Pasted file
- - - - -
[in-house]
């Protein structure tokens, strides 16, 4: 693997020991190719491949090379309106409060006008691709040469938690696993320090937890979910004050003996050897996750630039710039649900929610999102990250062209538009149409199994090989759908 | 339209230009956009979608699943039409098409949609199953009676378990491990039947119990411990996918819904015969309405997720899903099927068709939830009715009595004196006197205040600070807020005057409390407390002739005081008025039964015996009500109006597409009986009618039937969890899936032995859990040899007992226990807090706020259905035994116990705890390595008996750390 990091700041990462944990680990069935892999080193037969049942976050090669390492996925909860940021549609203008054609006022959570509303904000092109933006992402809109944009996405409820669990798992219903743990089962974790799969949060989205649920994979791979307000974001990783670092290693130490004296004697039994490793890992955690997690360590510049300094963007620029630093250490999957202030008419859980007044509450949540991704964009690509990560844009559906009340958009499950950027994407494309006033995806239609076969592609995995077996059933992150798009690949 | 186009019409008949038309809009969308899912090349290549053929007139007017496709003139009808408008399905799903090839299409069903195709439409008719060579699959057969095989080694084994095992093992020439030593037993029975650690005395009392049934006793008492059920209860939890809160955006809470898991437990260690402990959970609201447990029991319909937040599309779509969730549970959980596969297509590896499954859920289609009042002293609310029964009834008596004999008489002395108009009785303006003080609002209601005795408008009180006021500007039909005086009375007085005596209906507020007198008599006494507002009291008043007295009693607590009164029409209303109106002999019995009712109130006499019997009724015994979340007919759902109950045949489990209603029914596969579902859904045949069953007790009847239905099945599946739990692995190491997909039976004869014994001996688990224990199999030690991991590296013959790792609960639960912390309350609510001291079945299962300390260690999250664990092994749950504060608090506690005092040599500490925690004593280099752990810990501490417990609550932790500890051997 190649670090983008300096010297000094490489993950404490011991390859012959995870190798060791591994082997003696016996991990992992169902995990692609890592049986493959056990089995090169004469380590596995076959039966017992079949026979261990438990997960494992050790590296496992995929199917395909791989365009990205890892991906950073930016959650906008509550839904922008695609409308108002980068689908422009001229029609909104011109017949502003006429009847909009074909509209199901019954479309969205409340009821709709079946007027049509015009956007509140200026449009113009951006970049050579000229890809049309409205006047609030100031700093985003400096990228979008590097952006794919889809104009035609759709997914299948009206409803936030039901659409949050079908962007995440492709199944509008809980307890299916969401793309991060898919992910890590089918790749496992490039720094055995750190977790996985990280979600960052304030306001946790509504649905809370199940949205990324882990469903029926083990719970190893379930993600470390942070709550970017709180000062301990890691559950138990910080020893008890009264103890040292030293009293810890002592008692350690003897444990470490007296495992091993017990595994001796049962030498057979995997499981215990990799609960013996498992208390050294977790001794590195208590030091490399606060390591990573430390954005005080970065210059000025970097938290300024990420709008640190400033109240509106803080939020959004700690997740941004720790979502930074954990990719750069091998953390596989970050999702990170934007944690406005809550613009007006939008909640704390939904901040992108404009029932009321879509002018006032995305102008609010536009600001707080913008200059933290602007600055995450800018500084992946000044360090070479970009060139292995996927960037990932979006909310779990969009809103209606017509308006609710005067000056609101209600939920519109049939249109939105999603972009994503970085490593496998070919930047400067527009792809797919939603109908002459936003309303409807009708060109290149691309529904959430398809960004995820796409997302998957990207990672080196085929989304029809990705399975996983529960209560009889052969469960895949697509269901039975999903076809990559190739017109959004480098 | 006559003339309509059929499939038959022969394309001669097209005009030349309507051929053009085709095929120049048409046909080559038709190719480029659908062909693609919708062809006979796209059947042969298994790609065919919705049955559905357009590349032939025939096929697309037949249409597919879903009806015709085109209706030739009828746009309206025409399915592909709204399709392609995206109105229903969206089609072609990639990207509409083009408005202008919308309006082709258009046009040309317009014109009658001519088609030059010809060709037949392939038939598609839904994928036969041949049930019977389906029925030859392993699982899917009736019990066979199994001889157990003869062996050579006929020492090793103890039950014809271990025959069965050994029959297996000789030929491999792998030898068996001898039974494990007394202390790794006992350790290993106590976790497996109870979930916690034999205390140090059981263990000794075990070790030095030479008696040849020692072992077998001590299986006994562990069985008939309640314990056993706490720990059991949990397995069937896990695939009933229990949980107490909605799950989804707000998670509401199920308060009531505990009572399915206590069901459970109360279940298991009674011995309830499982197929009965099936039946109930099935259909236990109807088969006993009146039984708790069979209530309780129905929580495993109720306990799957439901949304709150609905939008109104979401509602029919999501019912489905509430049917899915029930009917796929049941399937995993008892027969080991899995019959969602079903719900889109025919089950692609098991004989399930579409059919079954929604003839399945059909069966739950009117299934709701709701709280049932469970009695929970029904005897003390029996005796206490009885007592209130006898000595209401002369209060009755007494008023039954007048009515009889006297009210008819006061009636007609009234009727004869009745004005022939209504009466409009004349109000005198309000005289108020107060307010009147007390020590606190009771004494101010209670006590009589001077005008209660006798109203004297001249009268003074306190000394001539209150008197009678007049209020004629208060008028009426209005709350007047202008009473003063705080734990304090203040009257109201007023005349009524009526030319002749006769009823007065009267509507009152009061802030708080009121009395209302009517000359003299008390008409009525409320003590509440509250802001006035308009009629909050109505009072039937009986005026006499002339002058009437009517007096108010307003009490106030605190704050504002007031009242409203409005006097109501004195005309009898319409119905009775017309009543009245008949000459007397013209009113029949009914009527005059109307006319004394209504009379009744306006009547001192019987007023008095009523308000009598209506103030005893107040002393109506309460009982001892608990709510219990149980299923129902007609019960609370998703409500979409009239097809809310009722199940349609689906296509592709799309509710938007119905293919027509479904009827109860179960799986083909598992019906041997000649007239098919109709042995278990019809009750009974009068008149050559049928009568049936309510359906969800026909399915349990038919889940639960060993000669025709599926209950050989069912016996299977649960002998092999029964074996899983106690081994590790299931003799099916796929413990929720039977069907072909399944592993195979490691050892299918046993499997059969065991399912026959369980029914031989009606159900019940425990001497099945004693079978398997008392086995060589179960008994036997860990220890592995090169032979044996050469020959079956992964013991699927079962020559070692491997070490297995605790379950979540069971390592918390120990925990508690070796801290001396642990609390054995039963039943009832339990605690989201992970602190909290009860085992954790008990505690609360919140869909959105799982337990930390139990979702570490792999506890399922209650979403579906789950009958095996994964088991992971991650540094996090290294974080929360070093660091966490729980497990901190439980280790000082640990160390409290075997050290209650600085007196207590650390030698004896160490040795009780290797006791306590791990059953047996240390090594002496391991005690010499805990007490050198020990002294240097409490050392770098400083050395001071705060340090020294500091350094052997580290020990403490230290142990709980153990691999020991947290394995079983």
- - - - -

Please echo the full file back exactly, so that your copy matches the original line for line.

[in-house]
């Protein structure tokens, strides 16, 4: 693997020991190719491949090379309106409060006008691709040469938690696993320090937890979910004050003996050897996750630039710039649900929610999102990250062209538009149409199994090989759908 | 339209230009956009979608699943039409098409949609199953009676378990491990039947119990411990996918819904015969309405997720899903099927068709939830009715009595004196006197205040600070807020005057409390407390002739005081008025039964015996009500109006597409009986009618039937969890899936032995859990040899007992226990807090706020259905035994116990705890390595008996750390 990091700041990462944990680990069935892999080193037969049942976050090669390492996925909860940021549609203008054609006022959570509303904000092109933006992402809109944009996405409820669990798992219903743990089962974790799969949060989205649920994979791979307000974001990783670092290693130490004296004697039994490793890992955690997690360590510049300094963007620029630093250490999957202030008419859980007044509450949540991704964009690509990560844009559906009340958009499950950027994407494309006033995806239609076969592609995995077996059933992150798009690949 | 186009019409008949038309809009969308899912090349290549053929007139007017496709003139009808408008399905799903090839299409069903195709439409008719060579699959057969095989080694084994095992093992020439030593037993029975650690005395009392049934006793008492059920209860939890809160955006809470898991437990260690402990959970609201447990029991319909937040599309779509969730549970959980596969297509590896499954859920289609009042002293609310029964009834008596004999008489002395108009009785303006003080609002209601005795408008009180006021500007039909005086009375007085005596209906507020007198008599006494507002009291008043007295009693607590009164029409209303109106002999019995009712109130006499019997009724015994979340007919759902109950045949489990209603029914596969579902859904045949069953007790009847239905099945599946739990692995190491997909039976004869014994001996688990224990199999030690991991590296013959790792609960639960912390309350609510001291079945299962300390260690999250664990092994749950504060608090506690005092040599500490925690004593280099752990810990501490417990609550932790500890051997 190649670090983008300096010297000094490489993950404490011991390859012959995870190798060791591994082997003696016996991990992992169902995990692609890592049986493959056990089995090169004469380590596995076959039966017992079949026979261990438990997960494992050790590296496992995929199917395909791989365009990205890892991906950073930016959650906008509550839904922008695609409308108002980068689908422009001229029609909104011109017949502003006429009847909009074909509209199901019954479309969205409340009821709709079946007027049509015009956007509140200026449009113009951006970049050579000229890809049309409205006047609030100031700093985003400096990228979008590097952006794919889809104009035609759709997914299948009206409803936030039901659409949050079908962007995440492709199944509008809980307890299916969401793309991060898919992910890590089918790749496992490039720094055995750190977790996985990280979600960052304030306001946790509504649905809370199940949205990324882990469903029926083990719970190893379930993600470390942070709550970017709180000062301990890691559950138990910080020893008890009264103890040292030293009293810890002592008692350690003897444990470490007296495992091993017990595994001796049962030498057979995997499981215990990799609960013996498992208390050294977790001794590195208590030091490399606060390591990573430390954005005080970065210059000025970097938290300024990420709008640190400033109240509106803080939020959004700690997740941004720790979502930074954990990719750069091998953390596989970050999702990170934007944690406005809550613009007006939008909640704390939904901040992108404009029932009321879509002018006032995305102008609010536009600001707080913008200059933290602007600055995450800018500084992946000044360090070479970009060139292995996927960037990932979006909310779990969009809103209606017509308006609710005067000056609101209600939920519109049939249109939105999603972009994503970085490593496998070919930047400067527009792809797919939603109908002459936003309303409807009708060109290149691309529904959430398809960004995820796409997302998957990207990672080196085929989304029809990705399975996983529960209560009889052969469960895949697509269901039975999903076809990559190739017109959004480098 | 006559003339309509059929499939038959022969394309001669097209005009030349309507051929053009085709095929120049048409046909080559038709190719480029659908062909693609919708062809006979796209059947042969298994790609065919919705049955559905357009590349032939025939096929697309037949249409597919879903009806015709085109209706030739009828746009309206025409399915592909709204399709392609995206109105229903969206089609072609990639990207509409083009408005202008919308309006082709258009046009040309317009014109009658001519088609030059010809060709037949392939038939598609839904994928036969041949049930019977389906029925030859392993699982899917009736019990066979199994001889157990003869062996050579006929020492090793103890039950014809271990025959069965050994029959297996000789030929491999792998030898068996001898039974494990007394202390790794006992350790290993106590976790497996109870979930916690034999205390140090059981263990000794075990070790030095030479008696040849020692072992077998001590299986006994562990069985008939309640314990056993706490720990059991949990397995069937896990695939009933229990949980107490909605799950989804707000998670509401199920308060009531505990009572399915206590069901459970109360279940298991009674011995309830499982197929009965099936039946109930099935259909236990109807088969006993009146039984708790069979209530309780129905929580495993109720306990799957439901949304709150609905939008109104979401509602029919999501019912489905509430049917899915029930009917796929049941399937995993008892027969080991899995019959969602079903719900889109025919089950692609098991004989399930579409059919079954929604003839399945059909069966739950009117299934709701709701709280049932469970009695929970029904005897003390029996005796206490009885007592209130006898000595209401002369209060009755007494008023039954007048009515009889006297009210008819006061009636007609009234009727004869009745004005022939209504009466409009004349109000005198309000005289108020107060307010009147007390020590606190009771004494101010209670006590009589001077005008209660006798109203004297001249009268003074306190000394001539209150008197009678007049209020004629208060008028009426209005709350007047202008009473003063705080734990304090203040009257109201007023005349009524009526030319002749006769009823007065009267509507009152009061802030708080009121009395209302009517000359003299008390008409009525409320003590509440509250802001006035308009009629909050109505009072039937009986005026006499002339002058009437009517007096108010307003009490106030605190704050504002007031009242409203409005006097109501004195005309009898319409119905009775017309009543009245008949000459007397013209009113029949009914009527005059109307006319004394209504009379009744306006009547001192019987007023008095009523308000009598209506103030005893107040002393109506309460009982001892608990709510219990149980299923129902007609019960609370998703409500979409009239097809809310009722199940349609689906296509592709799309509710938007119905293919027509479904009827109860179960799986083909598992019906041997000649007239098919109709042995278990019809009750009974009068008149050559049928009568049936309510359906969800026909399915349990038919889940639960060993000669025709599926209950050989069912016996299977649960002998092999029964074996899983106690081994590790299931003799099916796929413990929720039977069907072909399944592993195979490691050892299918046993499997059969065991399912026959369980029914031989009606159900019940425990001497099945004693079978398997008392086995060589179960008994036997860990220890592995090169032979044996050469020959079956992964013991699927079962020559070692491997070490297995605790379950979540069971390592918390120990925990508690070796801290001396642990609390054995039963039943009832339990605690989201992970602190909290009860085992954790008990505690609360919140869909959105799982337990930390139990979702570490792999506890399922209650979403579906789950009958095996994964088991992971991650540094996090290294974080929360070093660091966490729980497990901190439980280790000082640990160390409290075997050290209650600085007196207590650390030698004896160490040795009780290797006791306590791990059953047996240390090594002496391991005690010499805990007490050198020990002294240097409490050392770098400083050395001071705060340090020294500091350094052997580290020990403490230290142990709980153990691999020991947290394995079983």